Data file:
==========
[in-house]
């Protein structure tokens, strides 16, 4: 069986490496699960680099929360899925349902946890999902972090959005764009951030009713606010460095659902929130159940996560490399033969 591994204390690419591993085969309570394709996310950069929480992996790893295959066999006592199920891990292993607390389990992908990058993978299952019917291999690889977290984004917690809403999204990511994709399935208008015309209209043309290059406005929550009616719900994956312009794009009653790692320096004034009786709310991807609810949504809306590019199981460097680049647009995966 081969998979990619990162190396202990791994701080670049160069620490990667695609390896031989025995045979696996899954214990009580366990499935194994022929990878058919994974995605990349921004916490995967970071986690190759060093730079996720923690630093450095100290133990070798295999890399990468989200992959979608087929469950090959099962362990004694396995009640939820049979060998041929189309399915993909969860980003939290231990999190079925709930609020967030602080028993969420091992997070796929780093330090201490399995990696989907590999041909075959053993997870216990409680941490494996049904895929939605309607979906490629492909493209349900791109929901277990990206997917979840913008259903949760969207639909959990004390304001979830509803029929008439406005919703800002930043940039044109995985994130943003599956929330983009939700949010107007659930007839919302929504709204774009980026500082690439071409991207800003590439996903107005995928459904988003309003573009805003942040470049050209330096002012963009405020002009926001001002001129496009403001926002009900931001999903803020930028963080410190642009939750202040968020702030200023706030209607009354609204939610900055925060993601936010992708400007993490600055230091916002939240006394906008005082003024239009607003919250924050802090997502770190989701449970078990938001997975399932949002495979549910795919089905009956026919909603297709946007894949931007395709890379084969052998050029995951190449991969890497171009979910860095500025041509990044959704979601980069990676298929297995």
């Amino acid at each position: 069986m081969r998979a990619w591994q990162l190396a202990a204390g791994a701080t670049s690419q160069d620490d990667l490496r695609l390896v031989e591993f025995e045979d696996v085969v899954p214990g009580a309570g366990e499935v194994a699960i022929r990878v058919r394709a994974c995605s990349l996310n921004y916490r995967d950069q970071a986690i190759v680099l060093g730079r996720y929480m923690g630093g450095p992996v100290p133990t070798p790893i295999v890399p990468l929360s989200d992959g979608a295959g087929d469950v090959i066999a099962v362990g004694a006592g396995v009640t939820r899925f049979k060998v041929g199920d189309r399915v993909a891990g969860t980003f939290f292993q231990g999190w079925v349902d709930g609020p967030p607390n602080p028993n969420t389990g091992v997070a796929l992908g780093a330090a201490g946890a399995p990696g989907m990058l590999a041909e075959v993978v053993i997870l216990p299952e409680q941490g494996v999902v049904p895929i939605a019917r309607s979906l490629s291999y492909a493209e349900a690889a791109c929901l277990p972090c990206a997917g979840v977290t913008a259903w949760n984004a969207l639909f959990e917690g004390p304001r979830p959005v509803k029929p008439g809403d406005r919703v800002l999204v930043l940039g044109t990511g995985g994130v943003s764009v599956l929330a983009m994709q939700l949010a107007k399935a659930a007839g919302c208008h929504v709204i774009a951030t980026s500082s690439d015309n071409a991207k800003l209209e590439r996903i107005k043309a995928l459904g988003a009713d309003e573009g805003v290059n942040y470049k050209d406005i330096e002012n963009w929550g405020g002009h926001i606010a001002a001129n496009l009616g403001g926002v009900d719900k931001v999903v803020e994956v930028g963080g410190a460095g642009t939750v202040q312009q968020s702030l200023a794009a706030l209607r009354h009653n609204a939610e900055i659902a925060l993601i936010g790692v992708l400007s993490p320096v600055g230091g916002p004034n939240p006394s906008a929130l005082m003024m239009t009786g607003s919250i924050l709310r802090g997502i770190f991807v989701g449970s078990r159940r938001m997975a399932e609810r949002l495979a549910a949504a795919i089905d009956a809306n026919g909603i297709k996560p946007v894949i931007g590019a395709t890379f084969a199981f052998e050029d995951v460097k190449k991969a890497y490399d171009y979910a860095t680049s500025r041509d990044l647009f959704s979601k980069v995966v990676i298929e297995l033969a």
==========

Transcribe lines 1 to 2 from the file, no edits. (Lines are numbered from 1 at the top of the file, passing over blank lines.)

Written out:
[in-house]
């Protein structure tokens, strides 16, 4: 069986490496699960680099929360899925349902946890999902972090959005764009951030009713606010460095659902929130159940996560490399033969 591994204390690419591993085969309570394709996310950069929480992996790893295959066999006592199920891990292993607390389990992908990058993978299952019917291999690889977290984004917690809403999204990511994709399935208008015309209209043309290059406005929550009616719900994956312009794009009653790692320096004034009786709310991807609810949504809306590019199981460097680049647009995966 081969998979990619990162190396202990791994701080670049160069620490990667695609390896031989025995045979696996899954214990009580366990499935194994022929990878058919994974995605990349921004916490995967970071986690190759060093730079996720923690630093450095100290133990070798295999890399990468989200992959979608087929469950090959099962362990004694396995009640939820049979060998041929189309399915993909969860980003939290231990999190079925709930609020967030602080028993969420091992997070796929780093330090201490399995990696989907590999041909075959053993997870216990409680941490494996049904895929939605309607979906490629492909493209349900791109929901277990990206997917979840913008259903949760969207639909959990004390304001979830509803029929008439406005919703800002930043940039044109995985994130943003599956929330983009939700949010107007659930007839919302929504709204774009980026500082690439071409991207800003590439996903107005995928459904988003309003573009805003942040470049050209330096002012963009405020002009926001001002001129496009403001926002009900931001999903803020930028963080410190642009939750202040968020702030200023706030209607009354609204939610900055925060993601936010992708400007993490600055230091916002939240006394906008005082003024239009607003919250924050802090997502770190989701449970078990938001997975399932949002495979549910795919089905009956026919909603297709946007894949931007395709890379084969052998050029995951190449991969890497171009979910860095500025041509990044959704979601980069990676298929297995």